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Subject: Board Vote -- Need Help regarding a Motion
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JenniferD8
(Michigan)

Posts:79


09/12/2020 5:02 PM  
Hi,

I just joined my condo board less than a year ago. The president and treasurer have both been on the board for over a decade (president: 12; treasurer: 25). They have always handled it that the president doesn't vote. He's only the tie-breaker.

Fast forward -- we had a board meeting this week. Seven board members comprise the association board. One was absent. Six were present. The vote was 3 to 2, with the president not voting. They announced at the meeting that the motion was passed.

The president and treasurer met with the attorney on Friday. This was at the urging of a few of us board members. They haven't consulted with an attorney for over a decade and there's a slew of topics that needed to be addressed. They found out at this attorney meeting that the president DOES have the ability to cast a vote.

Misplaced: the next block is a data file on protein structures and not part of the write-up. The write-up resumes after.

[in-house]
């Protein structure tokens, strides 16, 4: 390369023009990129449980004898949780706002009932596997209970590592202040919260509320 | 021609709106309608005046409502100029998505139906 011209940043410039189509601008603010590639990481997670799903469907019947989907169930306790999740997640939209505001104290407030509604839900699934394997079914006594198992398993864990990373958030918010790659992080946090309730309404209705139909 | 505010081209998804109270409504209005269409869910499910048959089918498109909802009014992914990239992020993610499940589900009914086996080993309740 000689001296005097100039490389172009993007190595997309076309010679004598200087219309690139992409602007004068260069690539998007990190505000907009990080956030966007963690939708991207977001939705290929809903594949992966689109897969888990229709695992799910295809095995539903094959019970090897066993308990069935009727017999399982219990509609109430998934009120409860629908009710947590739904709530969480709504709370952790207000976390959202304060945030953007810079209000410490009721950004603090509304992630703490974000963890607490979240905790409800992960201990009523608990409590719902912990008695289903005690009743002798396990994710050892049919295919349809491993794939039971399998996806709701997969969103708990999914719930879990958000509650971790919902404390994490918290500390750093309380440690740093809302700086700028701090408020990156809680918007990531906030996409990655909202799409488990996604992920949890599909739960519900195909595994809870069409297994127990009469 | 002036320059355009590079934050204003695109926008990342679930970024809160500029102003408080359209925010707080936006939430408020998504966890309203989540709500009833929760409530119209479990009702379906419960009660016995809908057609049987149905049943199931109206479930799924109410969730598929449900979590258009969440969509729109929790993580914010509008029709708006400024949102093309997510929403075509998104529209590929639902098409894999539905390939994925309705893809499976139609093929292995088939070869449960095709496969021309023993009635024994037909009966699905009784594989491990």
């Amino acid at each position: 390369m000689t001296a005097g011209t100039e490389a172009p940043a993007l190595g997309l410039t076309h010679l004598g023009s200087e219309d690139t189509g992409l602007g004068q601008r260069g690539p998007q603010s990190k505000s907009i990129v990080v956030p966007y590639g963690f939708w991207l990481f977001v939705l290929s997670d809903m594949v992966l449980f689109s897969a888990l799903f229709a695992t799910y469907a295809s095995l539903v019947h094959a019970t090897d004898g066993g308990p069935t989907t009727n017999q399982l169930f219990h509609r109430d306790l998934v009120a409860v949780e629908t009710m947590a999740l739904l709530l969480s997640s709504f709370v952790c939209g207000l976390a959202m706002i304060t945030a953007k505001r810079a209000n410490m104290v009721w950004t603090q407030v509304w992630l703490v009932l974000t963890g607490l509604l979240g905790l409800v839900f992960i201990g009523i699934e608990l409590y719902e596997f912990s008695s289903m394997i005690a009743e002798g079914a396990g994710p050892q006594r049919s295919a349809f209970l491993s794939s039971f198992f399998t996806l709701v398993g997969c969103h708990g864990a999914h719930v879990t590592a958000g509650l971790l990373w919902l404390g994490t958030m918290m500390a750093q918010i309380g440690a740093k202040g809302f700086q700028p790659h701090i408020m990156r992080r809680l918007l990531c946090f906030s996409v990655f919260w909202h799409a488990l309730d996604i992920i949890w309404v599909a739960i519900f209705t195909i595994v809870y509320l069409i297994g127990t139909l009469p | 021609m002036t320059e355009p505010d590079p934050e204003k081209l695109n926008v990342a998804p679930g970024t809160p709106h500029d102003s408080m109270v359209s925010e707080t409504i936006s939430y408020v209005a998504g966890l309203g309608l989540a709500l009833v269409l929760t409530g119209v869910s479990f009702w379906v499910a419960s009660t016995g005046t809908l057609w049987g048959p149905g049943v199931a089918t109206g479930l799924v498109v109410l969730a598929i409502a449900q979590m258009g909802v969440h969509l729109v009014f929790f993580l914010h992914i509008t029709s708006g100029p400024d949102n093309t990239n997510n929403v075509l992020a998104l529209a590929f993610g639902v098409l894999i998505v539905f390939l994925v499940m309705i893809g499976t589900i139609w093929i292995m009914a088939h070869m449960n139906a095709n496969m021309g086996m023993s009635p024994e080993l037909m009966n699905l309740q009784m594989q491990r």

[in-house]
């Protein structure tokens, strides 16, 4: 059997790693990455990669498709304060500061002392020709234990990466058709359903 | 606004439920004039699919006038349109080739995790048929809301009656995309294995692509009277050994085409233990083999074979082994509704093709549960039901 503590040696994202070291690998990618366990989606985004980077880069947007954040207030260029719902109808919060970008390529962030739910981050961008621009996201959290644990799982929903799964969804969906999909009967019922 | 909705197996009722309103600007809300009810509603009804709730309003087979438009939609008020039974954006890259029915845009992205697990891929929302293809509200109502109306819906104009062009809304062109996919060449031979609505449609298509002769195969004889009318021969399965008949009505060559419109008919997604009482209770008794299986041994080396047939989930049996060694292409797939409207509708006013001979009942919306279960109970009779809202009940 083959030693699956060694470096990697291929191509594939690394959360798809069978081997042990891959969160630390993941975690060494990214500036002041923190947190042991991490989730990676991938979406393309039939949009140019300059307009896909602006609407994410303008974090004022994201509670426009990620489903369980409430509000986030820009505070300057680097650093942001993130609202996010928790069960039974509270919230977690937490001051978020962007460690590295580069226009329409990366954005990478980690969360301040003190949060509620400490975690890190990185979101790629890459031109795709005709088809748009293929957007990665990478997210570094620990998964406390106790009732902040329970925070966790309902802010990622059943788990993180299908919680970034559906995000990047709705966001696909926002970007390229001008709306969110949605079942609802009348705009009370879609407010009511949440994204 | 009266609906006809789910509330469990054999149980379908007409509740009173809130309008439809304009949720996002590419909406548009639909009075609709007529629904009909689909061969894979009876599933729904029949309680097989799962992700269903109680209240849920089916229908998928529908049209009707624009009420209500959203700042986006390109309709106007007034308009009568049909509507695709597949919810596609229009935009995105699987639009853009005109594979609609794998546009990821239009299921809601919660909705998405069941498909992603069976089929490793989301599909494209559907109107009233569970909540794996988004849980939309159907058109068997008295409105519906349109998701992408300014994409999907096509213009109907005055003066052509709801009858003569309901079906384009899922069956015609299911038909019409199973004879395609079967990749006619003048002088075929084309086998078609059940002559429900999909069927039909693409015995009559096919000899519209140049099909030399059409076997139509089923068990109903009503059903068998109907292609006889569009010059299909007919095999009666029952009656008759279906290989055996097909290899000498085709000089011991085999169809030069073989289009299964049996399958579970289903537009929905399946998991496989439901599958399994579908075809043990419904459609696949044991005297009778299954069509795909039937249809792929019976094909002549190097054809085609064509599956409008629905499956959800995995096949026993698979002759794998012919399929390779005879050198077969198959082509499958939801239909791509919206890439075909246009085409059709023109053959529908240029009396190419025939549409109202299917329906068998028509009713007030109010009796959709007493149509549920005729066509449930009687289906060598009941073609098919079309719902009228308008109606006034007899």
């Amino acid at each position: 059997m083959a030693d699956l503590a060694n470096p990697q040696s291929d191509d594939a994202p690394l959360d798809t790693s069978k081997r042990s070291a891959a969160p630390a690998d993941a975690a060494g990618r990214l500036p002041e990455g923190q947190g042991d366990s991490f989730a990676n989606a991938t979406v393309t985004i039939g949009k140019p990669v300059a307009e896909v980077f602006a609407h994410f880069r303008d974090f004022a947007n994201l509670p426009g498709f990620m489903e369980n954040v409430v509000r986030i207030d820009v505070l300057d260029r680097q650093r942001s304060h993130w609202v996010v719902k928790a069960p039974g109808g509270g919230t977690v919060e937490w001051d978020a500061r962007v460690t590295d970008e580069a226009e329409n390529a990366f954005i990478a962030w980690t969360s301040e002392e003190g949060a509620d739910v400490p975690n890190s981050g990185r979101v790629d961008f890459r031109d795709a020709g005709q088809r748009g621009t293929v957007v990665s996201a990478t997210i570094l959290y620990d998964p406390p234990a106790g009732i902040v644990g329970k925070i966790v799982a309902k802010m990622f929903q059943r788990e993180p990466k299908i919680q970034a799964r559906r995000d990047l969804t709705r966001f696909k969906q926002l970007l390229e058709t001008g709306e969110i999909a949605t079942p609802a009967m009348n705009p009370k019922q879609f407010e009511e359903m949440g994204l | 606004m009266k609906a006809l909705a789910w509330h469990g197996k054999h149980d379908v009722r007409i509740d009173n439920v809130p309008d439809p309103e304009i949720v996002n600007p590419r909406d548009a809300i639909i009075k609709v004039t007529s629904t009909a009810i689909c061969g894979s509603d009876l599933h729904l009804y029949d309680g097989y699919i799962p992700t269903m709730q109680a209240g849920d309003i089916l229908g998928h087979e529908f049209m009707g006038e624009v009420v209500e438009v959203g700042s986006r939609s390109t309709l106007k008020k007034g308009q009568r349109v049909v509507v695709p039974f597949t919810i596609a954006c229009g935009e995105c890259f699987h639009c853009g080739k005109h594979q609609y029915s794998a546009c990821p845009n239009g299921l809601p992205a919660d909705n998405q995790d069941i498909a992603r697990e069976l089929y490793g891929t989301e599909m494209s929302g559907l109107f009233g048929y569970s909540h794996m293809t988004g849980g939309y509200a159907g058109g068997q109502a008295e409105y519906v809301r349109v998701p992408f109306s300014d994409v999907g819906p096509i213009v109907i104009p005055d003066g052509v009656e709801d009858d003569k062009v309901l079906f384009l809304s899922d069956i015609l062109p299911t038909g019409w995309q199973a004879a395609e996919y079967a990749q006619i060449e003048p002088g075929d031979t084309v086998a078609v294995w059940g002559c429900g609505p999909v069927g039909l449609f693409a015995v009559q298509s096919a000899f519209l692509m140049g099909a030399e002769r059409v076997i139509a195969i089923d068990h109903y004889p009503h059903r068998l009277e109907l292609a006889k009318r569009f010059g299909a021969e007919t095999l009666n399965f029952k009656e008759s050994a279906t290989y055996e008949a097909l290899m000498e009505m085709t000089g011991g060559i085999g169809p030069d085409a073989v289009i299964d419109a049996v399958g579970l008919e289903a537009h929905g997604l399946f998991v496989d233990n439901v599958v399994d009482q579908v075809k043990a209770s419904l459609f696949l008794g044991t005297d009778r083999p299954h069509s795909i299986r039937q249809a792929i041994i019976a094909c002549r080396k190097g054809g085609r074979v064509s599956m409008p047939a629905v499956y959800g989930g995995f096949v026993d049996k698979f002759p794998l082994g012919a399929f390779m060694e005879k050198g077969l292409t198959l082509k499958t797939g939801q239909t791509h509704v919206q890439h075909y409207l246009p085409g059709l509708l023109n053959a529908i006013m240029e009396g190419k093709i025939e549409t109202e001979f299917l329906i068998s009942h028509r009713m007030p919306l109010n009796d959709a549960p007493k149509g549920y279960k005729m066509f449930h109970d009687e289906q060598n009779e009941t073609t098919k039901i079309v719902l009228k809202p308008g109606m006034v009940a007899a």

This evening, the treasurer (who also acts as the secretary) sent the draft meeting minutes to the board. In it, he states that the motion failed because six members were present, so a majority wasn't met. He's using this newfound information from the Friday's attorney meeting to work in his favor (he voted no).

Is this legit? If that's the case, wouldn't they have to go back over a decade to review all the motions and votes??

Any advice/help is appreciated.
AugustinD


Posts:3899


09/12/2020 5:14 PM  
Posted By JenniferD8 on 09/12/2020 5:02 PM

This evening, the treasurer (who also acts as the secretary) sent the draft meeting minutes to the board. In it, he states that the motion failed because six members were present, so a majority wasn't met. He's using this newfound information from the Friday's attorney meeting to work in his favor (he voted no).

Is this legit? If that's the case, wouldn't they have to go back over a decade to review all the motions and votes??


The President-Director's failure to vote was an unintentional mistake. At the next board meeting, have a director make a motion to reconsider. Have someone second this motion. Then re-do the vote. See Robert's Rules.